Sanford found guilty in Pago Pago pollution case

AUGUST 16, 2012 — A federal jury in Washington, D.C., yesterday returned guilty verdicts against New Zealand fisheries giant Sanford Ltd. on six counts of conspiracy, obstruction of justice, and violating the Act to Prevent Pollution from Ships (APPS). The jury also found a company employee guilty of two other charges.

The company was found not guilty of one obstruction of justice charge.

Judge Beryl A. Howell scheduled sentencing for Nov. 16, 2012. Sanford faces a maximum fine of up to $500,000 on each count, for a total potential penalty of $3.0 million. However, during the trial, the U.S. Government withdrew a forfeiture claim against Sanford for the $24 million proceeds from the fish catch covering the period of the allegations.

Sanford's primary chief engineer, James Pogue, 52, faces up to up to 20 years for obstruction of justice and six years for knowingly failing to maintain an accurate oil record book.

The verdicts, following a two-week trial in the U.S. District Court for the District of Columbia, were announced by Assistant Attorney General Ignacia S. Moreno of the Department of Justice's Environment and Natural Resources Division and U.S. Attorney for the District of Columbia Ronald C. Machen Jr.

Judge Beryl A. Howell scheduled sentencing for Nov. 16, 2012. Sanford faces a maximum fine of up to $500,000 on each count, for a total potential penalty of $3.0 million.

According to the government's evidence, in July 2011, the U.S. Coast Guard conducted a Port State Control examination on the Fishing Vessel (F/V) San Nikunau, when the vessel entered port in Pago Pago, American Samoa. The examination revealed that the vessel had been making false entries and omissions in its oil record book .

According to evidence presented at trial, Sanford operates the San Nikunau a vessel that routinely delivers tuna to a cannery in Pago Pago. Over the past five years, Sanford was paid over $24 million for tuna deliveries. Sanford was convicted of numerous charges, including conspiracy and causing the vessel to enter to the port of Pago Pago with a falsified oil record book that failed to accurately account for how the vessel was managing its bilge waste and for obstruction of justice for falsely stating in the oil record book that required pollution prevention equipment had been used when it had not. Sanford was also convicted of discharging machinery space bilge waste into the port of Pago Pago without using required pollution prevention equipment including the oil water separator.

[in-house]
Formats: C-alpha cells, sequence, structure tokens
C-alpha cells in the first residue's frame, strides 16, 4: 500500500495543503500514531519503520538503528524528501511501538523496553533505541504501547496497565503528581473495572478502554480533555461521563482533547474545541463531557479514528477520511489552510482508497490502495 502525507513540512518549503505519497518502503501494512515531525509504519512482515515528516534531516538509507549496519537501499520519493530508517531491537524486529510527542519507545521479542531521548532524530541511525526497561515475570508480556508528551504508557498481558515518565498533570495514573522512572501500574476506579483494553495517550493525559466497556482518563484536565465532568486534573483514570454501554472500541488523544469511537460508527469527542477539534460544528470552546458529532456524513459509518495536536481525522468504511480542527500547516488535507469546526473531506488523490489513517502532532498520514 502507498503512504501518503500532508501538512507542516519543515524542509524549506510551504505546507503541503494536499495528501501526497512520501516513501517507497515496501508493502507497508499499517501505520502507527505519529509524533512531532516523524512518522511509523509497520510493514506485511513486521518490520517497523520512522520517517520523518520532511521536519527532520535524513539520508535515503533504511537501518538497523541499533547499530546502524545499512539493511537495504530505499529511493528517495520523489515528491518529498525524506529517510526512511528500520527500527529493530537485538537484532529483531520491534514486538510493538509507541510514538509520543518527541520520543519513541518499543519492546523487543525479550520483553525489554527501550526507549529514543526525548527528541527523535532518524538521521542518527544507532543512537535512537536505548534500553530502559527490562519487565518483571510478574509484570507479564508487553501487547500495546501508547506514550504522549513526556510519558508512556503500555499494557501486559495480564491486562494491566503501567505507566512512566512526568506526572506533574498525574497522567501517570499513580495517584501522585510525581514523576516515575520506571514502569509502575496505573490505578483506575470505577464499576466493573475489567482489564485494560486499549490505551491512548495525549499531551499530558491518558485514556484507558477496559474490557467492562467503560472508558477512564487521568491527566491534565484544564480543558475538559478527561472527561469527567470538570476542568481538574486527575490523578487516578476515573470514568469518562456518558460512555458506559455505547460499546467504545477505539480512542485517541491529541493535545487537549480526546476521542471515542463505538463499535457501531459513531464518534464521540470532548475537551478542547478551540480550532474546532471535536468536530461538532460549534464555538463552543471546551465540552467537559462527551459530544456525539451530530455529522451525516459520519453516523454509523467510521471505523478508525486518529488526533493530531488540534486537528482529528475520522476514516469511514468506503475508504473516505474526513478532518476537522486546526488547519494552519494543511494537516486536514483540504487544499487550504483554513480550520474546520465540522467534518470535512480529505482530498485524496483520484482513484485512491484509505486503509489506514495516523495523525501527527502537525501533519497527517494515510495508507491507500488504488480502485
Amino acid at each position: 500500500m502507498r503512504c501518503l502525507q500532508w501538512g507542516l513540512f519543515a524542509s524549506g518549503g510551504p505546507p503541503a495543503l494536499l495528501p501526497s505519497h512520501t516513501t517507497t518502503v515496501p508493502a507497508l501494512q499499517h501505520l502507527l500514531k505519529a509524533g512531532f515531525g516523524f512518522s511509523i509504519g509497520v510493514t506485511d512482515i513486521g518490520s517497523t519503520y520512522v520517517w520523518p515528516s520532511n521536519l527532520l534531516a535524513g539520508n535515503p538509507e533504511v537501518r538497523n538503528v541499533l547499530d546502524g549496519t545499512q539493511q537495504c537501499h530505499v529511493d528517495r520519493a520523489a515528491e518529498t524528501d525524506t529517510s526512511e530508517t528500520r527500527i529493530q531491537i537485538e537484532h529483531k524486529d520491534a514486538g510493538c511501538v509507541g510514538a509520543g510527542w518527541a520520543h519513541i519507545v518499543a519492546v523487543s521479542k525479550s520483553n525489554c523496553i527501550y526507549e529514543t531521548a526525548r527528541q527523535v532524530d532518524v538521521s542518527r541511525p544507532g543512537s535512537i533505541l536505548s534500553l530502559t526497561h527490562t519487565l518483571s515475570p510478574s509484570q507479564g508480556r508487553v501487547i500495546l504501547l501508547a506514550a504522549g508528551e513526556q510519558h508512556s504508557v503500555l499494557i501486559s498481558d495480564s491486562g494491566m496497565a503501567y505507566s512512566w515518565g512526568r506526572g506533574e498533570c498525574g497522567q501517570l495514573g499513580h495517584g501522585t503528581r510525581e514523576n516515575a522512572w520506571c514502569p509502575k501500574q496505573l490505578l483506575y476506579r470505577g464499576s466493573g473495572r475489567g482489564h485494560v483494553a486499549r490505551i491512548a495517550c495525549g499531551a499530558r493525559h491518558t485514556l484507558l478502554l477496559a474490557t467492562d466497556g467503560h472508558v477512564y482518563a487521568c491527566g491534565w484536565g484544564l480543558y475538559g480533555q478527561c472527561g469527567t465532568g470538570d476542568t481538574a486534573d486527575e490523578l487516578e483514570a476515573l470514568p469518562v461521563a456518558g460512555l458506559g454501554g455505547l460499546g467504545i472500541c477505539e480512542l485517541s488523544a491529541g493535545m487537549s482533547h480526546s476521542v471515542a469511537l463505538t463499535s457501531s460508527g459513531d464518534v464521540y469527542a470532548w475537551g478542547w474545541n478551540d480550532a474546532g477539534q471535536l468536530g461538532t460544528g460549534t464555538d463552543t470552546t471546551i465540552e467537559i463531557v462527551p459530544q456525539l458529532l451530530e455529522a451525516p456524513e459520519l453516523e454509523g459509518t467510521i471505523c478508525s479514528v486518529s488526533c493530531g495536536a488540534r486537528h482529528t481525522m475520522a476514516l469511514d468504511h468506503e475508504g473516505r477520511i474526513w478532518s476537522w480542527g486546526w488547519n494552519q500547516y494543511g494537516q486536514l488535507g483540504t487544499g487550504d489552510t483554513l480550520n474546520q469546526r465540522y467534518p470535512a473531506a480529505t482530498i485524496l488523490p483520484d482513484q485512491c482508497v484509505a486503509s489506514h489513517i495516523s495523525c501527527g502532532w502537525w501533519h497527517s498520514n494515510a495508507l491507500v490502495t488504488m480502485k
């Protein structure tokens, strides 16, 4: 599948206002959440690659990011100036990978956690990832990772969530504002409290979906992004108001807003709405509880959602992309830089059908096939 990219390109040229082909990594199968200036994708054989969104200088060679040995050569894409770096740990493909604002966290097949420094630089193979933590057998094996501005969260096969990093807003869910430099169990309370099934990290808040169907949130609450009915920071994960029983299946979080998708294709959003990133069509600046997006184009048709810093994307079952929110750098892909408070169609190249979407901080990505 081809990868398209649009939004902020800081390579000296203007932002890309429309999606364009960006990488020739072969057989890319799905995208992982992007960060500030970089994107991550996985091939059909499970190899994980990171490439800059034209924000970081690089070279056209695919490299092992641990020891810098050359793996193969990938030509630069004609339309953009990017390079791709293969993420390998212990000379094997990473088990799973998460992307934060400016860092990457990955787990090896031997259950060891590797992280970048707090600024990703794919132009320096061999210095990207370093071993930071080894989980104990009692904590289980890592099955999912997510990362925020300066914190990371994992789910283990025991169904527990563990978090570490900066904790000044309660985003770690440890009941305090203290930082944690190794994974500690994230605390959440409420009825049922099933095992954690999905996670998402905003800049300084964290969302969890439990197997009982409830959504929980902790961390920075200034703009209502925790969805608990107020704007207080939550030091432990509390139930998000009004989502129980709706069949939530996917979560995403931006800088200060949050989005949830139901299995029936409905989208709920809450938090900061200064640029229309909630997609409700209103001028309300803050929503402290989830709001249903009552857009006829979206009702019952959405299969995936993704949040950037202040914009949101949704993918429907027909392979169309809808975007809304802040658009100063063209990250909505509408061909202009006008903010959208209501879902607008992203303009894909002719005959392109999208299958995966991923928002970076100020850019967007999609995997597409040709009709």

Mr. Pogue, of Idaho, served as the chief engineer on the vessel between 2001 and 2010. He was convicted of failing to maintain an oil record book for the vessel that accurately accounted for how the vessel was managing its bilge waste. In addition, Mr. Pogue was convicted of obstruction of justice for falsely stating in the oil record book that required pollution prevention equipment had been used when it had not.

Prior to the trial, Rolando Ong Vano, 51, of the Philippines, another chief engineer who worked on the vessel, pleaded guilty to charges in the case. He is to be sentenced Sept. 7, 2012.

"These verdicts hold a company and one of its chief engineers accountable for polluting the waters off American Samoa with oily waste, and then trying to cover up their acts," said U.S. Attorney Machen. "The prosecution demonstrates our commitment to enforcing environmental laws and protecting our precious natural resources."

This case was investigated by the U.S. Coast Guard and the Coast Guard Investigative Service. The case was prosecuted by Trial Attorney Kenneth E. Nelson of the Environmental Crimes Section of the Department of Justice and Assistant U.S. Attorney Frederick W. Yette of the U.S. Attorney's Office for the District of Columbia.

Michael Chalos from the New York based law firm of Chalos O'Connor LLP and Gregory Linsin from the Washington D.C law firm of Blank Rome LLP represented Sanford Limited in the federal court action.

After the trial, Sanford Managing Director Eric Barratt said from Washington that the decision was naturally disappointing but the case highlights the need to work diligently to properly maintain the required logs and records regarding the management of oily wastes aboard vessels.